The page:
Open Access

The adaptor protein SH2B1β reduces hydrogen peroxide-induced cell death in PC12 cells and hippocampal neurons

Journal of Molecular Signaling20105:17

https://doi.org/10.1186/1750-2187-5-17

Received: 21 July 2010

Accepted: 27 September 2010

Published: 27 September 2010

Abstract

Background

SH2B1β is a signaling adaptor protein that has been shown to promote neuronal differentiation in PC12 cells and is necessary for the survival of sympathetic neurons. However, the mechanism by which SH2B1β may influence cell survival is not known.

Results

In this study, we investigated the role of SH2B1β in oxidative stress-induced cell death. Our results suggest that overexpressing SH2B1β reduced H2O2-induced, caspase 3-dependent apoptosis in PC12 cells and hippocampal neurons. In response to H2O2, overexpressing SH2B1β enhanced PI3K (phosphatidylinositol 3-kinas)-AKT (protein kinase B) and MEK (MAPK/ERK kinase)-extracellular-signal regulated kinases 1 and 2 (ERK1/2) signaling pathways. We further demonstrated that SH2B1β was able to reduce H2O2-induced nuclear localization of FoxO1 and 3a transcription factors, which lie downstream of PI3K-AKT and MEK-ERK1/2 pathways. Moreover, overexpressing SH2B1β reduced the expression of Fas ligand (FasL), one of the target genes of FoxOs.

Conclusions

Overexpressing the adaptor protein SH2B1β enhanced H2O2-induced PI3K-AKT and MEK-ERK1/2 signaling, reduced nucleus-localized FoxOs and the expression of a pro-apoptotic gene, FasL.

Introduction

Oxidative stress resulting from overload of toxic reactive oxygen species (ROS) is common in the etiology of human diseases. It has been implicated in various neurodegenerative diseases, including Alzheimer's disease, Parkinson's disease, and Huntington's disease [14]. It also contributes to acute damage resulting from hypoxic-reperfusion conditions after trauma or stroke [5, 6]. The accumulation of ROS, such as hydrogen peroxide (H2O2), leads to various forms of reversible and irreversible oxidative modification of proteins, lipids and DNA, accounting for cellular damage [7]. Depending on the extent of oxidative stress, it can induce proliferation, growth arrest, senescence, apoptosis (programmed cell death) or necrosis [811].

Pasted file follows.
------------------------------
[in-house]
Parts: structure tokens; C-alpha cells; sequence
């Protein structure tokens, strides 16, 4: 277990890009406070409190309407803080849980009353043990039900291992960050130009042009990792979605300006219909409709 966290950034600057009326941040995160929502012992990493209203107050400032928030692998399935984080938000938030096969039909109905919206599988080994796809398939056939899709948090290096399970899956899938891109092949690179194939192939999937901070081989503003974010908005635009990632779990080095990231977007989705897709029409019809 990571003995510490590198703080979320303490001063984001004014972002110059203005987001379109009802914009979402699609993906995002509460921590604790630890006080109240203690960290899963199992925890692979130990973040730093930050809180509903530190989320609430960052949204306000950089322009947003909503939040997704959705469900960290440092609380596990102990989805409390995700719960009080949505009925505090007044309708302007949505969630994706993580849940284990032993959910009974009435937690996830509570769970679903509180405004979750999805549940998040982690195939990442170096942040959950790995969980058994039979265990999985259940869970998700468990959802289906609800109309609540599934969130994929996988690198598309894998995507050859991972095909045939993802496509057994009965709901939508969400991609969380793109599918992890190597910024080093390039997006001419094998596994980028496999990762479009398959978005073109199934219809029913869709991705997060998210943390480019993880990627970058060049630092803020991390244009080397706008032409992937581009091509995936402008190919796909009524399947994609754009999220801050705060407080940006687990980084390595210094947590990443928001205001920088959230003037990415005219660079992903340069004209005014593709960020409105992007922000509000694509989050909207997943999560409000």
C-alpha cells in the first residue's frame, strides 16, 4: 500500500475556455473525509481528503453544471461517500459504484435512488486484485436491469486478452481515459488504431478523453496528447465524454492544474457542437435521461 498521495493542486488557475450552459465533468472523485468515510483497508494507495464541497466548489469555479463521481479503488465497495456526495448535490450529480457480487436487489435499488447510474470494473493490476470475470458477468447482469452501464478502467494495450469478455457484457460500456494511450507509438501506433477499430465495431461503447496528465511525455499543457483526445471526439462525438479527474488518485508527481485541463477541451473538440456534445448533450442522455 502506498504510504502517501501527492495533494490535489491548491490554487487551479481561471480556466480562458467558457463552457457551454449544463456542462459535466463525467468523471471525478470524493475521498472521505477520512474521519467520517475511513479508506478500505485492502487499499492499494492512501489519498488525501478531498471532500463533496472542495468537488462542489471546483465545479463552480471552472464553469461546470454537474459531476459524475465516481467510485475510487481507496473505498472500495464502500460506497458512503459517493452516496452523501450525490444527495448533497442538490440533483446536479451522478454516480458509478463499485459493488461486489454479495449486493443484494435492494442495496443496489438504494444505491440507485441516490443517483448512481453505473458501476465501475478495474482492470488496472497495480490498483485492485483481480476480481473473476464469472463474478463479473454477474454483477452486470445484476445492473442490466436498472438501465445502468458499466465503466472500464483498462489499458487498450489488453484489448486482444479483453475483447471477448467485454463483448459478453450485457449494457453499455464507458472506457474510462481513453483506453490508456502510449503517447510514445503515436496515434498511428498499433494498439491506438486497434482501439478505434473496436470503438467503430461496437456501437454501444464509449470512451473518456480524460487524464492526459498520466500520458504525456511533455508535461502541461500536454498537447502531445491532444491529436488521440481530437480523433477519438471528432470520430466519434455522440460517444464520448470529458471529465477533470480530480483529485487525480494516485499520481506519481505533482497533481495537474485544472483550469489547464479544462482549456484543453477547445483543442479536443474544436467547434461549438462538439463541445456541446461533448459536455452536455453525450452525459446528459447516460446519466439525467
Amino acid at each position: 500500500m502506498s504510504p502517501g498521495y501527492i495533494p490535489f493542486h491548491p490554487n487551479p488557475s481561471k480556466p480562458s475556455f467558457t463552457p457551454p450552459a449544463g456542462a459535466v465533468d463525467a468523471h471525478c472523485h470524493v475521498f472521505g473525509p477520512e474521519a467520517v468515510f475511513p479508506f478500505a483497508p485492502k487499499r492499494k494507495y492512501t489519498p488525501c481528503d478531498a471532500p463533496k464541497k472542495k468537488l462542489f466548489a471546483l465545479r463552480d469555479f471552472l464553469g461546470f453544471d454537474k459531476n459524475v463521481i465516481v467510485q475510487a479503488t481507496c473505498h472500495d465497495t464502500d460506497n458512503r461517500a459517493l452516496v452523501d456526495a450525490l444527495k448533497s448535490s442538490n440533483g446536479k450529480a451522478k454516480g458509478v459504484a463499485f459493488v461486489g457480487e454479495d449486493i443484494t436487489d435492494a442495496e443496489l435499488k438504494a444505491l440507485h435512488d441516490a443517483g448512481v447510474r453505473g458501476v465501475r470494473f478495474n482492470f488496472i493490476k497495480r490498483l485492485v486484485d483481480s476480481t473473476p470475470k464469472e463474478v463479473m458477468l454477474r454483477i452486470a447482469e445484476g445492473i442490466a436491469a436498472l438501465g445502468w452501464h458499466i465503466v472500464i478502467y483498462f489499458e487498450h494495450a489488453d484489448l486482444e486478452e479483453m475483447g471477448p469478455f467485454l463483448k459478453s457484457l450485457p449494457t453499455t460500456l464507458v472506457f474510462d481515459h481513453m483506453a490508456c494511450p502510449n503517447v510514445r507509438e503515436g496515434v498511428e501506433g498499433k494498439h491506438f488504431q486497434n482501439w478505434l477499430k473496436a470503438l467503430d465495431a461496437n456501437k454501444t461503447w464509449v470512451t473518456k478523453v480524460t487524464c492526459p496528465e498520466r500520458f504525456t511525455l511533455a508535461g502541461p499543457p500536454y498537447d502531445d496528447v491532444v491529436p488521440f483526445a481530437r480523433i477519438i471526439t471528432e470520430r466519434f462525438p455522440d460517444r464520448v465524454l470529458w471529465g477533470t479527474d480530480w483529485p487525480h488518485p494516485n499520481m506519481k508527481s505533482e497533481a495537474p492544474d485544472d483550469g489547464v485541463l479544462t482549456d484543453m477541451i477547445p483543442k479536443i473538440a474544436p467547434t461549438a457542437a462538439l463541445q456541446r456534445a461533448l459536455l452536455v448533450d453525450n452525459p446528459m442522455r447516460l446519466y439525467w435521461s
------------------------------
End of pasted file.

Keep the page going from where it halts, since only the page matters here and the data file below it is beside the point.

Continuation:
A number of signaling pathways are evolved to protect cells from ROS-induced damages, including phosphatidylinositol 3-kinase (PI3K)-AKT pathway, mitogen-activated protein kinases (MAPKs) pathways, and phospholipase Cγ (PLCγ) signaling [1220]. PI3K-AKT pathway predominantly acts to promote cell survival. The three family members of MAPKs are identified as being sensitive to oxidative stress. They are extracellular-signal regulated kinase 1/2 (ERK1/2), c-Jun N-terminal kinase (JNK), and p38MAPK. Controversial reports implicating the influence of oxidative stress-induced MAPK activation on both cell survival and death are more complicated than one has anticipated [2130]. In most cases, MEK-ERK1/2, similar to PI3K-AKT pathway, promotes cell survival in response to oxidative stress.

SH2B1 is a signaling adaptor protein that belongs to SH2B family, including SH2B1, SH2B2 (APS) and SH2B3 (Lnk) [31, 32]. SH2B1 has been implicated in signaling pathways initiated by several receptor tyrosine kinases, including growth hormone, nerve growth factor (NGF), insulin, insulin-like growth factor 1, brain-derived neurotrophic factor, glial-derived neurotrophic factor, platelet-derived growth factor, and fibroblast growth factor 1 [31, 3341]. Four isoforms have been identified for SH2B1 --- α, β, γ and δ [33]. Previous studies demonstrate that SH2B1 plays an essential role in neuronal differentiation of PC12 cells, a well-established neuronal model [37, 39, 41, 42]. SH2B1β also supports axonal growth of sympathetic neurons and is required for the survival of neonatal sympathetic neurons [37]. Moreover, SH2B1β acts as a positive mediator of NGF-mediated activation of AKT/Forkhead pathway by affecting the subcellular distribution of FoxO1 and 3a [43]. Forkhead transcription factors comprise more than 100 structurally related members that share a conserved forkhead domain (FKH) and a 100-residue DNA-binding domain. They have been named Fox (forkhead box) transcription factors [44]. Mammalian FoxO proteins (FoxO1, 3, 4 and 6) belong to O (other) class of the Fox superfamily. The nucleus-localized FoxOs are known to induce the expression of pro-apoptotic genes, such as FasL (Fas ligand) [45]. Therefore, inactivating FoxOs prevents their entry to the nucleus and triggering apoptosis. AKT is known to phosphorylate FoxOs and thus reduces their nuclear localization [4649]. MAPKs have also been reported to phosphorylate FoxOs [5052]. The fact that overexpressing SH2B1β shifts the steady-state distribution of FoxO1 in PC12 cells [43] raises a possibility that SH2B1β may affect cell survival through FoxO family members. To understand how SH2B1β may regulate cell survival/death, cells were challenged with oxidative stress and the effect of SH2B1β was examined. In this study, we investigated the role of SH2B1β in oxidative stress-induced cell death, signaling, FoxOs distribution and their target gene expression.

Results

Overexpressing SH2B1β reduces hydrogen peroxide-induced cell death in PC12 cells